By Craig Pearson
TERRE HAUTE — What tournament director and co-founder Gary Fears had in mind when creating the tournament came to fruition Tuesday. Marshall, with an enrollment of 438 students, became the smallest school to win the Pizza Hut Wabash Valley Classic in the ninth season of the tourney.
Bloomfield was runner-up twice, Turkey Run once and Marshall bounced back from a runner-up finish and a 64-33 loss to Terre Haute South in last season’s title game. The Lions came back on a mission this year, avenging that loss to coach Mike Saylor’s Braves team that he feels can compete with any team in the country. The Braves did defeat Lawrence North, a team ranked among the top 32 in the nation by rivals.com.
Marshall pulled away from Terre Haute North on Tuesday for a 64-48 triumph.
“It feels great to get over that hump,” said Marshall coach Tom Brannan. “It’s all about the players. Players and effort.”
Marshall’s current enrollment isn’t far removed from when it won the original Wabash Valley Tournament in consecutive seasons in 1971-72. According to Dean Kendall’s book “The Wabash Valley High School Basketball Tournament,” Marshall had 416 students in 1972, the last year for the old tournament, which grew to as large as 128 teams during its span from 1916 to 1972.
The new version includes just a fraction of those teams — the 16 allowed by the IHSAA in a tournament — but that doesn’t take away from the excitement that has built around the new Classic.
Fans were turned away from Terre Haute South on Saturday and Monday as the late-night matchups approached tip-off.
“It’s the way I remember the old Wabash Valley for many years,” Fears said. “We wish we had a bigger gymnasium, we don’t. We love the full gym and the atmosphere that creates. When class basketball came into the state of Indiana, we lost that. The kids and players love to perform in front of a full house, and that’s what this tournament’s re-created.”
The tournament’s third-place game and championship game have been televised on WTWO for the last four years for more fans to witness the high-quality basketball on display.
“Small schools” such as Switz City, Monroe City, even Flat Rock (enrollment 82 in 1940) used to win the old Wabash Valley Tournament, but all of the previous eight Pizza Hut champions have been Class 4A or Class 5A schools.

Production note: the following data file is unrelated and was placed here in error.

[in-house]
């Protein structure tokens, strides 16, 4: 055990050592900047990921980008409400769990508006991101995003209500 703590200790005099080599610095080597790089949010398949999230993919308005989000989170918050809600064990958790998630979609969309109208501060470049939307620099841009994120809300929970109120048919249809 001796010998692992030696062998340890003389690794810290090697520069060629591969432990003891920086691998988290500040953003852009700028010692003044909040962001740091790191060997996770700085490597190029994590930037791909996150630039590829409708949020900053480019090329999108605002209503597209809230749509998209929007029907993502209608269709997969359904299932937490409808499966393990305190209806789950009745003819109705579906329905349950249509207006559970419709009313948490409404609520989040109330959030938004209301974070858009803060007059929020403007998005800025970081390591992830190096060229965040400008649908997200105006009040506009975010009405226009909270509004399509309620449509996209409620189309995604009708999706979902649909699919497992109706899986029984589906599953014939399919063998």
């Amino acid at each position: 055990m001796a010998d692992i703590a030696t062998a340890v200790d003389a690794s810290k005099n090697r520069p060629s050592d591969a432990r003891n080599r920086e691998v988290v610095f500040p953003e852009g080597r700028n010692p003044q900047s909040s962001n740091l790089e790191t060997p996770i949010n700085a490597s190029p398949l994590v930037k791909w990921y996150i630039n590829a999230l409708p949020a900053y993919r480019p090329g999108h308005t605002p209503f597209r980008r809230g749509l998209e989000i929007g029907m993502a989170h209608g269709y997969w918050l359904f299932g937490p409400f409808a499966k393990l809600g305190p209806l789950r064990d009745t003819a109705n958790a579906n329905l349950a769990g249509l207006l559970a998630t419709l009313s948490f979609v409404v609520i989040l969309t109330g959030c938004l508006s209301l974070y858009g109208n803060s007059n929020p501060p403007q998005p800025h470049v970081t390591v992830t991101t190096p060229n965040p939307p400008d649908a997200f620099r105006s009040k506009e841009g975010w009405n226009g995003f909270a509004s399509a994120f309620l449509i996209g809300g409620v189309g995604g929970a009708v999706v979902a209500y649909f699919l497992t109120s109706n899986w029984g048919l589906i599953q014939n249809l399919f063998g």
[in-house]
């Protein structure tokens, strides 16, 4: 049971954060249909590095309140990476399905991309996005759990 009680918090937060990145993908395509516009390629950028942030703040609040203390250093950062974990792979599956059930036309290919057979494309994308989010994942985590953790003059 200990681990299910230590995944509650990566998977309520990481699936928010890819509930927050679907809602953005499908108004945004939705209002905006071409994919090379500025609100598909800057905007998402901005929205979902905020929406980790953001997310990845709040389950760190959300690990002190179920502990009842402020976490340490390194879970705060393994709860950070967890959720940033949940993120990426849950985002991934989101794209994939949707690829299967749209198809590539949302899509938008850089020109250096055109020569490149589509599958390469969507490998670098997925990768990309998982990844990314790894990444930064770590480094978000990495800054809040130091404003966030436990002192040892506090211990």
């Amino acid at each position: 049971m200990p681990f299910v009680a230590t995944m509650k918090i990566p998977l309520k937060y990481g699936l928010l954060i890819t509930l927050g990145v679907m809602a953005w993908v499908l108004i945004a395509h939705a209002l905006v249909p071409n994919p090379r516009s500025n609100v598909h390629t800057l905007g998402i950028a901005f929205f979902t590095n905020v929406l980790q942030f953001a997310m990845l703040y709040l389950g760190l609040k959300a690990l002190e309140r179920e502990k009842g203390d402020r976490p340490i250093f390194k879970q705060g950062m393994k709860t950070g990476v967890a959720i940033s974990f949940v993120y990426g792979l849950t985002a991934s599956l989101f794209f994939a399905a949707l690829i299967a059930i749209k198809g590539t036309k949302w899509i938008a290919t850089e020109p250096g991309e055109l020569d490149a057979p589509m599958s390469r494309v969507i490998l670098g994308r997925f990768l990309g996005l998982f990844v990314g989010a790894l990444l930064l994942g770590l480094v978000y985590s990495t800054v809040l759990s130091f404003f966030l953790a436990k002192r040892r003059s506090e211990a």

Fears has re-created the tournament because of his love of the sport, and he seemed to enjoy the possibility of Marshall becoming the first to break through for the small schools. He gave high fives to Marshall captains Lucas Eitel, Logan Eitel and Taylor Duncan when delivering the championship trophy amid chants of “We are Marshall” from the Lions’ faithful.
The idea of the Pizza Hut tournament when he and Jim Jones and Pat Rady discussed was to re-create the days when small communities could put a team together that could be giant killers in a tournament setting.
“When class basketball came in, meeting with Pat Rady and Jim Jones, we all kind of reminisced about the good old days and how we could bring that back,” said Fears, who was a starting guard for Honey Creek High School in 1959 and 1960.
The tournament has been a phenomenal success, providing entertainment at the perfect time with high schools and colleges on winter break.
“Every year seems to surpass the last one,” Fears said. “The quality of play this year, from team play to the individual players; you know, we had several Division I players this year.”
South coach Mike Saylor, who has two future Division I players on his team, was very impressed with the turnout of fans wanting to see all the quality basketball this year. Rockville, Marshall and Terre Haute South all came in undefeated, and the Lions beat the other two on the way to the title.
“It’s a great testimony to this region. There’s so many good fans. [Athletic Director] Mr. [Tony] Brewer, [principal] Mr. Mauk, everybody on the South end put up a great tournament,” he said. “There was talk of doing it in Hulman Center, but what’s the chance you’re going to have all these undefeated teams coming in again?”
Well, with some of the freshmen and sophomores fans were treated to the past five days, there’s definitely that chance.
Marshall will lose the Eitel twins, who have been starters for four years. Brannan also coached two of the Eitels’ older brothers.
“They’re like family. They’re family. It feels great. I’m so happy for these guys,” said Brannan, who is fortunate that he’ll have the Duncan brothers around for a while still. Freshman Jacob Duncan hit 5 3-pointers against Rockville.
There’s plenty more young players that will make fans arrive at the Terre Haute North or Terre Haute South gym in coming years.
Terre Haute North’s Justin Gant, a 6-foot-8 sophomore, is going to become a more dominant force as he moves into his final two years of high school.
West Vigo has a couple freshman in Jordan Houser and Cody Thornton and a sophomore in Scott West that will make them a force. And Sullivan will be a team that could contend for a title as 6-6 freshman Rhett Smith matures.
“The goal is to please the students and fans of the Wabash Valley,” Fears said.
Craig Pearson can be reached by e-mail at firstname.lastname@example.org or by phone at (812) 231-4357.